What “the Law” Means in the Restraining Order Arena and Why All Reasonable Expectations Defendants Have Are Wrong, Wrong, Wrong

Posted on May 31, 2015


  • “I put a restraining order on my ex-husband. Now he’s depressed and staying in his truck.”
  • “Can a restraining order result in suicide?”
  • “Get [a] restraining order lifted for job.”
  • “Can a restraining order be appealed if there isn’t evidence?”
  • “How will it affect my child custody if I filed a false order for protection?”
  • “What if my abuser files [a] restraining order against me?”
  • “My daughter falsely accused her stepmother of civil stalking.”
  • “Falsely accused of breaking a protection order.”
  • “A crazy person filed a restraining order on me.”
  • “Teacher falsely accused [in] Ohio.”
  • “Girlfriend filed a frivolous, retaliatory protection order against me.”
  • “I’m falsely accused. I need help. My ex has [a] protective order on me. I’m the victim, not him.”
  • “Suicide [and] false accusations.”
  • “I was served a domestic violence restraining order, but I don’t see any evidence.”

—Some recent search terms that led visitors here (punctuation added)

Victims of restraining order fraud often voice the conviction that restraining orders require evidence, because trials, we’ve been led to believe, must have an ascertainable basis; you can’t just summon a person to court for whatever. They also express the conviction that plaintiffs “can’t” lie. After all, accusers are made to swear an oath to tell “nothing but the truth.” They should be in trouble if they lie. They should go to jail.

These expectations are all reasonable ones…but they’re wrong.

Q: To get a restraining order, you have to have proof, right?

A: No. “Proof” is not the standard by which civil restraining order allegations are judged. Also, a person can’t “prove” s/he’s afraid; all s/he can do is say so, and his or her say-so is all that’s required.

Q: But if you have proof your accuser is lying, the restraining order has to be dismissed…doesn’t it?

A: No. This is the expectation of everyone summoned before a judge, for obvious reasons: Allegations aren’t facts, and only facts can mean someone is “guilty” of something. Restraining orders, however, don’t require evidence of anything or a determination of “guilt” of anything. What “provable” facts may exist are only as relevant as a judge elects to make them.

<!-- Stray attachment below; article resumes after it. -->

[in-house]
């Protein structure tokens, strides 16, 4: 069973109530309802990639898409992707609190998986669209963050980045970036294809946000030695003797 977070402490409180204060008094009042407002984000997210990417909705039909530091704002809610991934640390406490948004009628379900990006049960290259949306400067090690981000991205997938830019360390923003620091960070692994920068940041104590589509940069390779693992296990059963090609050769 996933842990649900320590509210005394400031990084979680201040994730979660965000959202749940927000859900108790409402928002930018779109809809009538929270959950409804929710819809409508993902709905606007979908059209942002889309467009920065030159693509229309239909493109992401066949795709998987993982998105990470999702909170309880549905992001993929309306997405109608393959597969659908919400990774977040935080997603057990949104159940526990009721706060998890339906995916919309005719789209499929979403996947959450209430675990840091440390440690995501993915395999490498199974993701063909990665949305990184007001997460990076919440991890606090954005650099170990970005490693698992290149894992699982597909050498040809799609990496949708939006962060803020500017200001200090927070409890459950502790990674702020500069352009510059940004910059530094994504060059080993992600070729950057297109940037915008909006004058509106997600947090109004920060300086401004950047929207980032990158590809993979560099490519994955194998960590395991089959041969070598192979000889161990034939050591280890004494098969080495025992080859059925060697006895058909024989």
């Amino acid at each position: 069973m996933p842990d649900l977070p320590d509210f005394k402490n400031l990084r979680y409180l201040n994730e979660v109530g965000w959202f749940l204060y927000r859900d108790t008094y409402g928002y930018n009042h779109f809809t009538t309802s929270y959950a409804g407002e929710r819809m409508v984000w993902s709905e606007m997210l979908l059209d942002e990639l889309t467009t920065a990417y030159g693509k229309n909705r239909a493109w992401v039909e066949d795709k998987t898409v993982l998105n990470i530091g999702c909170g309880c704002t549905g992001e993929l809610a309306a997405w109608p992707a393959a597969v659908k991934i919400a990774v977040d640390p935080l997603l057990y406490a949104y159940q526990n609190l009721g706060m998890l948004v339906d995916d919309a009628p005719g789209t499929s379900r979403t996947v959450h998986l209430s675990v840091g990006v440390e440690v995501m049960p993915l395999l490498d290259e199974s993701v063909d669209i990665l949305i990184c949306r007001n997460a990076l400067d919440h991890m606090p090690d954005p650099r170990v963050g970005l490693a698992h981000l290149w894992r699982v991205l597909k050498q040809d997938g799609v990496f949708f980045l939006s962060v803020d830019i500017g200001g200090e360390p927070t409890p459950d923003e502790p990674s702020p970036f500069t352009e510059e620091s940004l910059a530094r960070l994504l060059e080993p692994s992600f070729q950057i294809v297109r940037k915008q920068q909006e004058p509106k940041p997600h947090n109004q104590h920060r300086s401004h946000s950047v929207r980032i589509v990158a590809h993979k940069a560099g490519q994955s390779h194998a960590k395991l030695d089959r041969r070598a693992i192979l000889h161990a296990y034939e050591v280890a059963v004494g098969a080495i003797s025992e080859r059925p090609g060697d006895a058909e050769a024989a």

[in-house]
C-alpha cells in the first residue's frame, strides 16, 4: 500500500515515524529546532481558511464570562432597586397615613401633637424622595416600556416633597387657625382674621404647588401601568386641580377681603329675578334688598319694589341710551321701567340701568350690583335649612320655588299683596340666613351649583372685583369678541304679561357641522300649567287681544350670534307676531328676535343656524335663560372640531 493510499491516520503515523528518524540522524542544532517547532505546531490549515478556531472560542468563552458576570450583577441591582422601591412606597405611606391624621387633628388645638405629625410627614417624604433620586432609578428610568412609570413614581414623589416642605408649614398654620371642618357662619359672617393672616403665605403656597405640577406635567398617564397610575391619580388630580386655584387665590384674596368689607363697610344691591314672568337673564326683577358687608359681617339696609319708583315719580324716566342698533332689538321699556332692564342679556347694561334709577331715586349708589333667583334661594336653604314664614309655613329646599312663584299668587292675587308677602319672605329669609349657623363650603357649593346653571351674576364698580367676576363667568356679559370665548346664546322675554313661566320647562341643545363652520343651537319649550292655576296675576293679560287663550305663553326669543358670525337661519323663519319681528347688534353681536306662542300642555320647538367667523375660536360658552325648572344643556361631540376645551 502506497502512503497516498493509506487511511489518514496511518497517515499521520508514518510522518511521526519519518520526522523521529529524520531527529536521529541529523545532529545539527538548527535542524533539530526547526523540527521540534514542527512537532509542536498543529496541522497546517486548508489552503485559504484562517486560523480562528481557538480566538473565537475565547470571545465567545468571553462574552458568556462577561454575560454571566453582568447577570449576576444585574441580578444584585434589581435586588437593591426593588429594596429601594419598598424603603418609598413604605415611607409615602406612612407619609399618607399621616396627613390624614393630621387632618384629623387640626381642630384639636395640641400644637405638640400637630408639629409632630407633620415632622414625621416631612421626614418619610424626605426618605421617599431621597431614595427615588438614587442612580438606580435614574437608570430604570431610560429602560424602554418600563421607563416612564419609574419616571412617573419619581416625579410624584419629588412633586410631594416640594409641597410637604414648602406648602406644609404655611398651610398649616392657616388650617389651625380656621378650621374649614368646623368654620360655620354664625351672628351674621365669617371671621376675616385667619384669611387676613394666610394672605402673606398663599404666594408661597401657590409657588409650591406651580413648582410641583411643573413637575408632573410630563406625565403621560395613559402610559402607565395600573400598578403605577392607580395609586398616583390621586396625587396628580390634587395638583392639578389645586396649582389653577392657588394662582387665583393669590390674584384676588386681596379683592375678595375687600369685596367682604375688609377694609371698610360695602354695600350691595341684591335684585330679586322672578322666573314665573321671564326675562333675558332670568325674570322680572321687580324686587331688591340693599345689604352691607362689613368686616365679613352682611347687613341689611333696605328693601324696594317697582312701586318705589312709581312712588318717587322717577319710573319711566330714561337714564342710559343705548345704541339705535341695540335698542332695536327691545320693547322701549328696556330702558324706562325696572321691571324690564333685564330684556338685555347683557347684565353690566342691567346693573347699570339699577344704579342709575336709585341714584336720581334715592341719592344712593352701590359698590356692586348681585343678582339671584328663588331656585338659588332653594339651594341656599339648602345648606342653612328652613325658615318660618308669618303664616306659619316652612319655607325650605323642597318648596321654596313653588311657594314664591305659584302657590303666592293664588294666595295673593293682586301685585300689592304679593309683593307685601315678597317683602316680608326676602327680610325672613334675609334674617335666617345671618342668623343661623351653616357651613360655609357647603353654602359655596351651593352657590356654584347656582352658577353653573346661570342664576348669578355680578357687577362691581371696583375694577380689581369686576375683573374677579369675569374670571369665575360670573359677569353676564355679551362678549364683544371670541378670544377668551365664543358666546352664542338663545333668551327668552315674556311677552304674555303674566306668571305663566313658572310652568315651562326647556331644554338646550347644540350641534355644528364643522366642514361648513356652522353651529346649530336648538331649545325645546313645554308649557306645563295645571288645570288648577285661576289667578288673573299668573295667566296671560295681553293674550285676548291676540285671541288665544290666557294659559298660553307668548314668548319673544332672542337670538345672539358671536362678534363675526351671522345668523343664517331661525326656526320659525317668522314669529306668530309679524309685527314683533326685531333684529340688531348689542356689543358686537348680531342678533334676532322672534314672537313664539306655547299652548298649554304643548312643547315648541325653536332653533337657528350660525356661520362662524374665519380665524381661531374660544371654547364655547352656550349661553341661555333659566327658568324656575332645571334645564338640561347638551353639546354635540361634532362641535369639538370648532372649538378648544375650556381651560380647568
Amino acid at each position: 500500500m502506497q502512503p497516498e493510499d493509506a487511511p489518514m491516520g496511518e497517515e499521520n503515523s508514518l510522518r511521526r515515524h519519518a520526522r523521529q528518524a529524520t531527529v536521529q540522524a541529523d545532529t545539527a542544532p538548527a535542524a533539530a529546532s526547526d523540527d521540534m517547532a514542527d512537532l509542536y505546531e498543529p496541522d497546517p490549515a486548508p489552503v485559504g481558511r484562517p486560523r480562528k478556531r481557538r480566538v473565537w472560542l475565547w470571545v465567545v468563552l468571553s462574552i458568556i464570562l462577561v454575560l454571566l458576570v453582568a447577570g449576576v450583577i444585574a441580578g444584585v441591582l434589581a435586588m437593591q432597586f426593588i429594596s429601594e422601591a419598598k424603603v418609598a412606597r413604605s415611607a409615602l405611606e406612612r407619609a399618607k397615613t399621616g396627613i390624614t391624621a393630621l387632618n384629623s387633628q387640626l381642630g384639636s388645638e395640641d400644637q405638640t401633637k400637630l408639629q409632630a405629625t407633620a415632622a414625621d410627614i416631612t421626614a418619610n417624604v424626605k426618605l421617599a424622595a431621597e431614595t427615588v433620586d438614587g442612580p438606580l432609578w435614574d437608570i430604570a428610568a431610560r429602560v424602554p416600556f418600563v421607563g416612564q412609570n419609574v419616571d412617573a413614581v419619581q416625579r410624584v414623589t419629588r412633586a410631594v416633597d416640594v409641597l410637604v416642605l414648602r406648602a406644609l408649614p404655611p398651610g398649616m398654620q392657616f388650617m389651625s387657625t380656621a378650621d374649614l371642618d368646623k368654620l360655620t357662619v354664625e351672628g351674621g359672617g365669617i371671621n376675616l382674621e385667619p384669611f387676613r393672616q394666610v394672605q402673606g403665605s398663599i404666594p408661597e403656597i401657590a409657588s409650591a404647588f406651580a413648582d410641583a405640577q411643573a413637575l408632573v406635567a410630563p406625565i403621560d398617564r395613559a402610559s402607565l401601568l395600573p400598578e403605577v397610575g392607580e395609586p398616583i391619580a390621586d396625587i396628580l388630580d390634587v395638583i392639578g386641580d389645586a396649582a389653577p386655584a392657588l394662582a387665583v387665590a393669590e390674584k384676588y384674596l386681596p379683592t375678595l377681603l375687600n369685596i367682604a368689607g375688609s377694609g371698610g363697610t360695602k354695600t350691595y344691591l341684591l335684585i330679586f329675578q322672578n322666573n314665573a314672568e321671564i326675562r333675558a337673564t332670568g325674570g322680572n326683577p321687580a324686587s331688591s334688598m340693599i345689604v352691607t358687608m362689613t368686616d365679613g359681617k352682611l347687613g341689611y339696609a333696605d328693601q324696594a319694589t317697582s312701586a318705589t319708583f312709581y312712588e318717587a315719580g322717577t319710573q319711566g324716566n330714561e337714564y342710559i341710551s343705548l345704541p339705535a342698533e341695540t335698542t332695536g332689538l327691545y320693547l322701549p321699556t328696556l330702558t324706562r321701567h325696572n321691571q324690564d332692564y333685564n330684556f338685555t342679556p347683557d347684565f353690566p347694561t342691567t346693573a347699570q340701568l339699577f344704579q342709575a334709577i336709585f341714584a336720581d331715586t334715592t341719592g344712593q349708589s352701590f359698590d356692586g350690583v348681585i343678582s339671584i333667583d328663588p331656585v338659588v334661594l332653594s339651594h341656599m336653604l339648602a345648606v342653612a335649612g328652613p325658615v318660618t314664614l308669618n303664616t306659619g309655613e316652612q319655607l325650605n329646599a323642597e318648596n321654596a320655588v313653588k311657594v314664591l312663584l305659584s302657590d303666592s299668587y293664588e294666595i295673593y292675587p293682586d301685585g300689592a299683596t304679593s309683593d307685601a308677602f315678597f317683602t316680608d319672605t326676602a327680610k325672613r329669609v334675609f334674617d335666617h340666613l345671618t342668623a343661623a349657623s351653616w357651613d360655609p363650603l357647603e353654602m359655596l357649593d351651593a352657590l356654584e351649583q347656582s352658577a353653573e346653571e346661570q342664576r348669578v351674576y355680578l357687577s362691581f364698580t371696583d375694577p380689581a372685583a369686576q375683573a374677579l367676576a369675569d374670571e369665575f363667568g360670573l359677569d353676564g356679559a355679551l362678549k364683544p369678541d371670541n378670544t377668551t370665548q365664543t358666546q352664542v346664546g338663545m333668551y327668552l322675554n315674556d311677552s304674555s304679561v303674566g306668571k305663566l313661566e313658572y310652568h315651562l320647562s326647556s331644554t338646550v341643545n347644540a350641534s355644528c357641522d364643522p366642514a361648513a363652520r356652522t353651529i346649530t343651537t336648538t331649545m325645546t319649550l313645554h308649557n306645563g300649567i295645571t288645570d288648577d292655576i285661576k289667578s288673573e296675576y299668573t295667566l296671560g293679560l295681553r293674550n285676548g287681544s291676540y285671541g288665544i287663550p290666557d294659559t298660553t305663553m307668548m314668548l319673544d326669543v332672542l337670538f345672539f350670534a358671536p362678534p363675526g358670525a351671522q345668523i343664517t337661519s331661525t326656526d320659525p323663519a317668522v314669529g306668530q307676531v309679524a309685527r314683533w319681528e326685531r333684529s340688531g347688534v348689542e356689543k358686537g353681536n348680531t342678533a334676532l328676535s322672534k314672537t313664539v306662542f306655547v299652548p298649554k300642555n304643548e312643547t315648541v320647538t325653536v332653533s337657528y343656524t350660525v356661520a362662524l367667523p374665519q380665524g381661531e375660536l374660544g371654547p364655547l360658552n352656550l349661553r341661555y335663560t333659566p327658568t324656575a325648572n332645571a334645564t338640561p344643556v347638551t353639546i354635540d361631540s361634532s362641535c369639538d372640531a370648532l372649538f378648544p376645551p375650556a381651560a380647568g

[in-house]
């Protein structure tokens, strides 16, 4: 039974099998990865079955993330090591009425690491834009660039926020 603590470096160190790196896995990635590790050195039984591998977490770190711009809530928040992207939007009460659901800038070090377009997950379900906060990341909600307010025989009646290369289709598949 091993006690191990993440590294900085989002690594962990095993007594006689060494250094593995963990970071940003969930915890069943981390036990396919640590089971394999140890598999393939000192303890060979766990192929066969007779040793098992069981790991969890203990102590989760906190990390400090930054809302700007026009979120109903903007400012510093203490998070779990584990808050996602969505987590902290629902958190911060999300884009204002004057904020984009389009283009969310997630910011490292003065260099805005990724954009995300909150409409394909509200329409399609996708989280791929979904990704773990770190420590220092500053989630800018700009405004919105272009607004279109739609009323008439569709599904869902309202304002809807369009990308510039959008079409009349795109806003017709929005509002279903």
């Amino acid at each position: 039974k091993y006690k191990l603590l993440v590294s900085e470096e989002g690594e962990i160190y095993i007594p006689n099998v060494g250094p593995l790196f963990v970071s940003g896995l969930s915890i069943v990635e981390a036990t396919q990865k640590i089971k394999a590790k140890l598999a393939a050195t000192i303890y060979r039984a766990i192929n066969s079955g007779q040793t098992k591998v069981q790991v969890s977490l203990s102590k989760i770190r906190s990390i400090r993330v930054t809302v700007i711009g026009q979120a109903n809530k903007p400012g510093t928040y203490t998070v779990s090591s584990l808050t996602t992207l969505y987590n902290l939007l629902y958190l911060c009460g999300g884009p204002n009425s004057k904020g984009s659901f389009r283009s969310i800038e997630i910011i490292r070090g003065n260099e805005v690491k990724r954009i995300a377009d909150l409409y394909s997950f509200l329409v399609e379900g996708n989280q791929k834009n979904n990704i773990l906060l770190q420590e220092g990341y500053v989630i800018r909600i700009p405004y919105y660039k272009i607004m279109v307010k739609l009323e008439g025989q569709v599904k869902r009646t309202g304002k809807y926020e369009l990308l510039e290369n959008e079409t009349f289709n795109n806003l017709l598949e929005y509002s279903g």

Q: A restraining order can be finalized even if a judge knows the plaintiff is lying?

A: Yes. Oath-swearing is just a ritual; lying doesn’t invalidate a petition. Restraining order statutes don’t have a “truth” standard. A person files a petition. If the alleged grounds satisfy the law according to a judge’s personal standards—and a judge’s personal standards are the legal standard—s/he’s authorized to approve the petition. In a subsequent hearing, even if the veracity of the plaintiff is controverted, the law doesn’t require that the order be dismissed. That’s up to the judge. Often if a judge can find a reason to “believe” the plaintiff has a reason to feel harassed or afraid, based on nothing but what the plaintiff says s/he feels, that’s sufficient (even if s/he has given false testimony). Glaringly false allegations may rile a judge, but the law doesn’t require him or her to dismiss a petition on those grounds (or on any others).

Q: So a judge can do whatever s/he wants on no grounds or even on bad ones?

A: Right (a judge who may not be a lawyer or even have a college degree). The only grounds necessary are that someone submitted an application.

Q: And if a plaintiff lies to get a restraining order, s/he can also lie to have someone arrested?

A: S/he can call the police every day if s/he wants to, and allege anything. There’s also no statutory ceiling on the number of restraining orders someone can petition (for free, usually), and subsequent allegations are that much more easily put over, and subsequent orders that much more easily obtained, once one has been approved. Some people are dragged into court relentlessly.

Q: So it’s like that story by Kafka?

A: Exactly like it (with some Lewis Carroll mixed in).

Copyright © 2015 RestrainingOrderAbuse.com

*On this basis, people are removed from their homes, stripped of all possessions, denied a role in their children’s lives, incarcerated, and left broke(n) and homeless. Some kill themselves.